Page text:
The 4th Amendment protects against unreasonable searches.

The 4th Amendment and unreasonable searches.
The 4th Amendment protects against unreasonable searches.

The 4th Amendment to the United States Constitution guards citizens against illegal searches and seizures by police and government officials.  Here is the exact wording of the Amendment:

"The right of the people to be secure in their persons, houses, papers, and effects, against unreasonable searches and seizures, shall not be violated, and no Warrants shall issue, but upon probable cause, supported by Oath or affirmation, and particularly describing the place to be searched, and the persons or things to be seized."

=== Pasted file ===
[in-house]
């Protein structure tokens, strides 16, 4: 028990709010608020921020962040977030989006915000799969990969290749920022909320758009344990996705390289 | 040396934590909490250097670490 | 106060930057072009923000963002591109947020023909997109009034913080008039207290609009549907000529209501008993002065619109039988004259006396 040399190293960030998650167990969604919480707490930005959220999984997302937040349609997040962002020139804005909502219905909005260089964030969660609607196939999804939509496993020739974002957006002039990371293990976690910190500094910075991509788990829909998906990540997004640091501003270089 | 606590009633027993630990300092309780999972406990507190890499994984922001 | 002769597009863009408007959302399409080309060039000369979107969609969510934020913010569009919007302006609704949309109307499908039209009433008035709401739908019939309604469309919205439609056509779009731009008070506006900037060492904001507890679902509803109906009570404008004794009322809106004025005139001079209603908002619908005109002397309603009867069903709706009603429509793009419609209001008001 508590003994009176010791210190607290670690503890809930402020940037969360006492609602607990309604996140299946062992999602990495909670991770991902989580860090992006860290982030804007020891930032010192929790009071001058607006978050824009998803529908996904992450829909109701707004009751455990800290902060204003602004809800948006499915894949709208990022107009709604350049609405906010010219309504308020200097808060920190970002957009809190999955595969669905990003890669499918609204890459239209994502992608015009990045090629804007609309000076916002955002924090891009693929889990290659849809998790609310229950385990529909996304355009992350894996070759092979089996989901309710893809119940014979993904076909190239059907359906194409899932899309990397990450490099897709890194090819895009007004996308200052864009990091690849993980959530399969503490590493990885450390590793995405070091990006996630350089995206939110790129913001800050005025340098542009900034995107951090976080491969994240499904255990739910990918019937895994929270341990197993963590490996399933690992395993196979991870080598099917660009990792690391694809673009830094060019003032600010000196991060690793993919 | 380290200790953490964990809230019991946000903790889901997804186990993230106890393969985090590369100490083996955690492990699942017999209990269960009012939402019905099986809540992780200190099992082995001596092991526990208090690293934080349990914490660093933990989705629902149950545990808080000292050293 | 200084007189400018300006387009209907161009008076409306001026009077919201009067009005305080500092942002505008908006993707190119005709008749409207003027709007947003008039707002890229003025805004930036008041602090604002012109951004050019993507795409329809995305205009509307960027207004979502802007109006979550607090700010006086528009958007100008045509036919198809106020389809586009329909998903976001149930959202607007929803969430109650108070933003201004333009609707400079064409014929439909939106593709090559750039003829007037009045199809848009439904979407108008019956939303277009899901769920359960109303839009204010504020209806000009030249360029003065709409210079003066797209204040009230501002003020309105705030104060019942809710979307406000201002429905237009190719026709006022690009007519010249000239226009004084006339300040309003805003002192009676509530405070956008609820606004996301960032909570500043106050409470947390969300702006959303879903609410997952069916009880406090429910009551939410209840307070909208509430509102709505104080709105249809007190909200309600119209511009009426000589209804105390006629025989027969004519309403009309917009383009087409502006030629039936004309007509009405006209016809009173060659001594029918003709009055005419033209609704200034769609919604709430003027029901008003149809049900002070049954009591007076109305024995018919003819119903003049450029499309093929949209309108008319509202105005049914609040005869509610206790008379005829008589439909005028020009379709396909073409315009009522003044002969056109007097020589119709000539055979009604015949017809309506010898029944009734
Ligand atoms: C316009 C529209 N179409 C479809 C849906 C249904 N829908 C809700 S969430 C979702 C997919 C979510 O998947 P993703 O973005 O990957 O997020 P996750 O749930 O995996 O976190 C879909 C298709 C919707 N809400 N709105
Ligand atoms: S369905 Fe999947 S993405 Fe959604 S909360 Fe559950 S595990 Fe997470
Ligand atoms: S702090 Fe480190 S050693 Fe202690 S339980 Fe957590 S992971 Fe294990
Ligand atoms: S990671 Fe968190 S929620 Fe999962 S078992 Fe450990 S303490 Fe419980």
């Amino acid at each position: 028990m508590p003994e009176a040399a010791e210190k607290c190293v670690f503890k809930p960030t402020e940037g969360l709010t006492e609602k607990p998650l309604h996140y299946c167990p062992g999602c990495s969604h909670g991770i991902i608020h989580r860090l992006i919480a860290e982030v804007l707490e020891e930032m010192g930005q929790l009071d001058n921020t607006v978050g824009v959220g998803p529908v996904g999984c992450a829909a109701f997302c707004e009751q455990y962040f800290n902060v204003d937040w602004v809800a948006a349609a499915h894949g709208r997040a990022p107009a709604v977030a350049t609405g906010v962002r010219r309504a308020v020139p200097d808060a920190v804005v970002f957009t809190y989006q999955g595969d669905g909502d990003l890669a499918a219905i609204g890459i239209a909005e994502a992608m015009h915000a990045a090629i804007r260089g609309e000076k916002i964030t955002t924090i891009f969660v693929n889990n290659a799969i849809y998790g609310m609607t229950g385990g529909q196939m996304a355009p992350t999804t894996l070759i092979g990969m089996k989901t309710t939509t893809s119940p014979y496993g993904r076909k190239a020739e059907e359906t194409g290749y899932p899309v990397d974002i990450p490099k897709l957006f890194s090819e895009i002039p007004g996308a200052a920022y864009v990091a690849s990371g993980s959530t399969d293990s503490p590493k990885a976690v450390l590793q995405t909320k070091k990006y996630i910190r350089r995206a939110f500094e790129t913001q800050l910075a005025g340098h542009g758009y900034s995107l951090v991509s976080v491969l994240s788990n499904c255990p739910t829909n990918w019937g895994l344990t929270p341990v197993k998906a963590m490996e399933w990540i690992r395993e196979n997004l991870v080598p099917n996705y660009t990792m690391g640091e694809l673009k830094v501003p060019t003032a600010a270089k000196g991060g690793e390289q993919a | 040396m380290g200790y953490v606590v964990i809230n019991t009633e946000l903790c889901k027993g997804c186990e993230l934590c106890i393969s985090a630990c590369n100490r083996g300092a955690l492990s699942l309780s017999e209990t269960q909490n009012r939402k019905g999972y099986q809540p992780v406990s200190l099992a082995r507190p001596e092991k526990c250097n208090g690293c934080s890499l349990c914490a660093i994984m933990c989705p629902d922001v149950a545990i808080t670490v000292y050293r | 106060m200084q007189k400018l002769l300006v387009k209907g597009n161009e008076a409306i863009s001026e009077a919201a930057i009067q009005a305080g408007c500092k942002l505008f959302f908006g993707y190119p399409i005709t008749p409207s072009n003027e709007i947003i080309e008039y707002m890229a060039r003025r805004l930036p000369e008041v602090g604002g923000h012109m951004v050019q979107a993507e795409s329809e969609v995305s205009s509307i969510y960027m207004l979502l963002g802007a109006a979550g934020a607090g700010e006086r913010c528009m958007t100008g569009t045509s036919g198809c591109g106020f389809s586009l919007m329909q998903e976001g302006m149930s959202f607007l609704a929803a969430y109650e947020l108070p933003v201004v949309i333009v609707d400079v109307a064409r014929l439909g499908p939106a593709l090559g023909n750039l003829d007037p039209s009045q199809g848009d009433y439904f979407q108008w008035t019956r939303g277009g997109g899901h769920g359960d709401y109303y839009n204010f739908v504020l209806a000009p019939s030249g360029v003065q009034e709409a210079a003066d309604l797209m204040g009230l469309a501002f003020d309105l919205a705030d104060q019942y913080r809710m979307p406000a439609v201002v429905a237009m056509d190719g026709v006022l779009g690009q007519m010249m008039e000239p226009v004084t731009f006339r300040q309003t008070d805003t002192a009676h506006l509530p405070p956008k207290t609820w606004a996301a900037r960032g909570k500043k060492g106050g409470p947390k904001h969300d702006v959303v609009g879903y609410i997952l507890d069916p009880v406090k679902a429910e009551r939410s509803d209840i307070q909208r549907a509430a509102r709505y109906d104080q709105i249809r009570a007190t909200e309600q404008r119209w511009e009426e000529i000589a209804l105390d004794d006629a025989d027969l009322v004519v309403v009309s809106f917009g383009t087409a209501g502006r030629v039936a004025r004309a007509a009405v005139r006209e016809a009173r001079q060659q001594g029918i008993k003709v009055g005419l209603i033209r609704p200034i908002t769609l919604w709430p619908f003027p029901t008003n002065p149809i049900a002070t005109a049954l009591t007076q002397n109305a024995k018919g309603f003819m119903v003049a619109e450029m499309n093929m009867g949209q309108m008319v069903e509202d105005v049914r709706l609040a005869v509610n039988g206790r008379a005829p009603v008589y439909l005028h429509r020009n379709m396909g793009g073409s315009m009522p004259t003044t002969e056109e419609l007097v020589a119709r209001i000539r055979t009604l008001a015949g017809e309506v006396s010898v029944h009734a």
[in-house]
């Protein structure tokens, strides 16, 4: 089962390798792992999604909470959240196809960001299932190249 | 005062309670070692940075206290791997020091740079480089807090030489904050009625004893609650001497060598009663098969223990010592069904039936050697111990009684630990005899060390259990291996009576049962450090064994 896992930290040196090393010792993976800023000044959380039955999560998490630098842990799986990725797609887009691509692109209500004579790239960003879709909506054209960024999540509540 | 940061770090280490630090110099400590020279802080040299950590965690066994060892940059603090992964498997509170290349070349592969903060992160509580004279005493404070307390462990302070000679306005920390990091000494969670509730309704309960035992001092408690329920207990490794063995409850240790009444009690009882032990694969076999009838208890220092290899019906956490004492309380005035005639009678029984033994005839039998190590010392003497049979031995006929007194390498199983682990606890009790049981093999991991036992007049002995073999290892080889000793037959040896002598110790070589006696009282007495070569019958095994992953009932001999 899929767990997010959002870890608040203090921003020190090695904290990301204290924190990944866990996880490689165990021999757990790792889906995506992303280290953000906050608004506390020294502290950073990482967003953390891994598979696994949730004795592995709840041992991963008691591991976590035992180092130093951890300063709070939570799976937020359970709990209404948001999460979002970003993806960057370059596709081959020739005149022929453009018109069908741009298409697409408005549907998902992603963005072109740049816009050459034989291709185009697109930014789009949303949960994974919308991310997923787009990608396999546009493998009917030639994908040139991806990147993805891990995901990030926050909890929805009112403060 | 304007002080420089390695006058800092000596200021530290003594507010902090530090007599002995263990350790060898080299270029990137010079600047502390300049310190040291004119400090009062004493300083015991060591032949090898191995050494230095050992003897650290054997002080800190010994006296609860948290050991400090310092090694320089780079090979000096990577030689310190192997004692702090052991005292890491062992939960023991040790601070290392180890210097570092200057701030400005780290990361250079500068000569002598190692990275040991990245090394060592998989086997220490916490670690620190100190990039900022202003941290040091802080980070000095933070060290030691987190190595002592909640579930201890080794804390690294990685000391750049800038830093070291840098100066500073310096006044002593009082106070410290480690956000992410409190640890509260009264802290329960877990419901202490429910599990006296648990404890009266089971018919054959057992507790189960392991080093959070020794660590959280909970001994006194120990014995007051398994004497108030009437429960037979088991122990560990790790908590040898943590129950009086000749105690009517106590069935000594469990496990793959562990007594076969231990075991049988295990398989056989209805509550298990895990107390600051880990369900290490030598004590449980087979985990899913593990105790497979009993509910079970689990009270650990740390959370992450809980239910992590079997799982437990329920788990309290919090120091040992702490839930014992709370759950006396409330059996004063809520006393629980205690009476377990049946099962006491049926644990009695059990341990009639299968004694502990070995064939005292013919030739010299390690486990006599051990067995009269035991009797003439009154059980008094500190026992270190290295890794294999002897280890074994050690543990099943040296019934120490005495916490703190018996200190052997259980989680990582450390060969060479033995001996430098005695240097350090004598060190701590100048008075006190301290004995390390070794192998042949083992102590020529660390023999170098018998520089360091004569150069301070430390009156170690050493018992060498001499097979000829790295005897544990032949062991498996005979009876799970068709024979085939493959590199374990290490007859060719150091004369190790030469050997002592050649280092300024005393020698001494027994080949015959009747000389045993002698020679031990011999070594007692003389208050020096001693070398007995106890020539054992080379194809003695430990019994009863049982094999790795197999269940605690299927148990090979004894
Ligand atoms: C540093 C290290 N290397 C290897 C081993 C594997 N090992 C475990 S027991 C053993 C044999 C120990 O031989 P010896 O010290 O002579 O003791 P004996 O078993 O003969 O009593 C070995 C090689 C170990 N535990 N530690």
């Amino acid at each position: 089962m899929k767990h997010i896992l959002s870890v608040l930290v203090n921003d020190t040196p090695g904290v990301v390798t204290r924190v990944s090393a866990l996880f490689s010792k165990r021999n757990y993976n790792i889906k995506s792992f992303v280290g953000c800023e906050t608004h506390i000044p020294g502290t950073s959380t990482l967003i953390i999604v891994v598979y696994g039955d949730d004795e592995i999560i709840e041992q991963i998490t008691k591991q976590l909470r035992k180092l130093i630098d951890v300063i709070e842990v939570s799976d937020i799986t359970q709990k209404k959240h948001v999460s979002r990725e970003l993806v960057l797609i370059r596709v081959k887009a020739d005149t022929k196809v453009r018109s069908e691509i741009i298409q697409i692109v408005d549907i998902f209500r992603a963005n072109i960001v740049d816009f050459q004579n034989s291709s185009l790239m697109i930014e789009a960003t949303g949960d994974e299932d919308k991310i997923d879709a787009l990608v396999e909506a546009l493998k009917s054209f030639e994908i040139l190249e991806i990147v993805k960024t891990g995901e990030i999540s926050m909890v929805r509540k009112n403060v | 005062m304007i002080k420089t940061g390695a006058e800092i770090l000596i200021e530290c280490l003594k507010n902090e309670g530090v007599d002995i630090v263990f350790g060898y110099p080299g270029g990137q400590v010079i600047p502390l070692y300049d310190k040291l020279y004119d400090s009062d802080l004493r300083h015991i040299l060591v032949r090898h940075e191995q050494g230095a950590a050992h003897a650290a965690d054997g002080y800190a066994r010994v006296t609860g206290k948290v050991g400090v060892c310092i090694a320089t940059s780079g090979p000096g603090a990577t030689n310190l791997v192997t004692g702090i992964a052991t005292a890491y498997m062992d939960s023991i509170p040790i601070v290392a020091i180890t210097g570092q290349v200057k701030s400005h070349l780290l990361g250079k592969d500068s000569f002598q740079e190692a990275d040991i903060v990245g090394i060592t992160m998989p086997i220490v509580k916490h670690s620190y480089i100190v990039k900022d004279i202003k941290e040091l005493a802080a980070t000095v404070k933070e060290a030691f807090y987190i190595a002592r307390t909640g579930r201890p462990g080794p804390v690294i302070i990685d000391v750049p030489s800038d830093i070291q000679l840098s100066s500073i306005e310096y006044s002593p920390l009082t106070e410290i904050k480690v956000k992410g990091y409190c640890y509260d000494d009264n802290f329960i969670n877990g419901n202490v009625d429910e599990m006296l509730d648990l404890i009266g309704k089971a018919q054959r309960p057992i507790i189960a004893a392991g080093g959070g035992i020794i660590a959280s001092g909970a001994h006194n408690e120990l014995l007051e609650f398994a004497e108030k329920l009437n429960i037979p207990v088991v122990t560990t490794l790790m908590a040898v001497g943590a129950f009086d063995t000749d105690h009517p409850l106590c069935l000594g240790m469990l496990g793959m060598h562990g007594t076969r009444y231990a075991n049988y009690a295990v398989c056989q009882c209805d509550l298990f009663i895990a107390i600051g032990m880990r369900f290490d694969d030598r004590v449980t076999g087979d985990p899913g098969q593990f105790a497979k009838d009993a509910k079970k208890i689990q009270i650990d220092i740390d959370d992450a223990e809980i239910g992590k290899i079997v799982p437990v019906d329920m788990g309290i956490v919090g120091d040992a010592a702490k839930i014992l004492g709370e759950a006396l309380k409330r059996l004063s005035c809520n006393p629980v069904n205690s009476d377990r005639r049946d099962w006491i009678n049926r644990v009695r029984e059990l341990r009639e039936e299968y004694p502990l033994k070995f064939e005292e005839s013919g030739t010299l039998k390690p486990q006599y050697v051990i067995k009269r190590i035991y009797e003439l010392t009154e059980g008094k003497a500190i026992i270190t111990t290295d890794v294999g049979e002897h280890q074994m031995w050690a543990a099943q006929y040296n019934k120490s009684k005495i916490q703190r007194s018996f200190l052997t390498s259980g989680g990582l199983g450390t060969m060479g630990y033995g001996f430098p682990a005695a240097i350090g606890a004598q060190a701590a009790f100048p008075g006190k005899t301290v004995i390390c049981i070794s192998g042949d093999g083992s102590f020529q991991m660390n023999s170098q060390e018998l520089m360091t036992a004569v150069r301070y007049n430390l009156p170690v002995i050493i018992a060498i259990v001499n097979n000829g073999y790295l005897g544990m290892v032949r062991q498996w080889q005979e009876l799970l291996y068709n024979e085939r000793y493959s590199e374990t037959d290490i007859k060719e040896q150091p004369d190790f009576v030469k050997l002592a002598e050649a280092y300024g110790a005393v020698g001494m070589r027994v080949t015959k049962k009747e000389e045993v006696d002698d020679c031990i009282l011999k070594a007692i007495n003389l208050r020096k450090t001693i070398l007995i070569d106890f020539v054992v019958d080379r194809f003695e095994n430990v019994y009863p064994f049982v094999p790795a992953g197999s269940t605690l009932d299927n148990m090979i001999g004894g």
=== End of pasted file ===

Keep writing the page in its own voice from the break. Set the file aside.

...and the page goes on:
The 4th Amendment was intended to prevent intrusive searches such as the warrantless and intrusive searches conducted by agencies such as the Transportation Security Administration (TSA) agents at airports and other public places. By merely showing up to board a plane a person may be subject to an invasive full body search. 

Intrusive searches are the sort of unreasonable invasion of privacy that the Fourth Amendment was designed to prevent.

*The above information is very general in nature and should not be considered or relied upon as legal advice. If a reader has a legal problem immediately consult an attorney for specific legal advice. See the disclaimer at the bottom of the page for more information.

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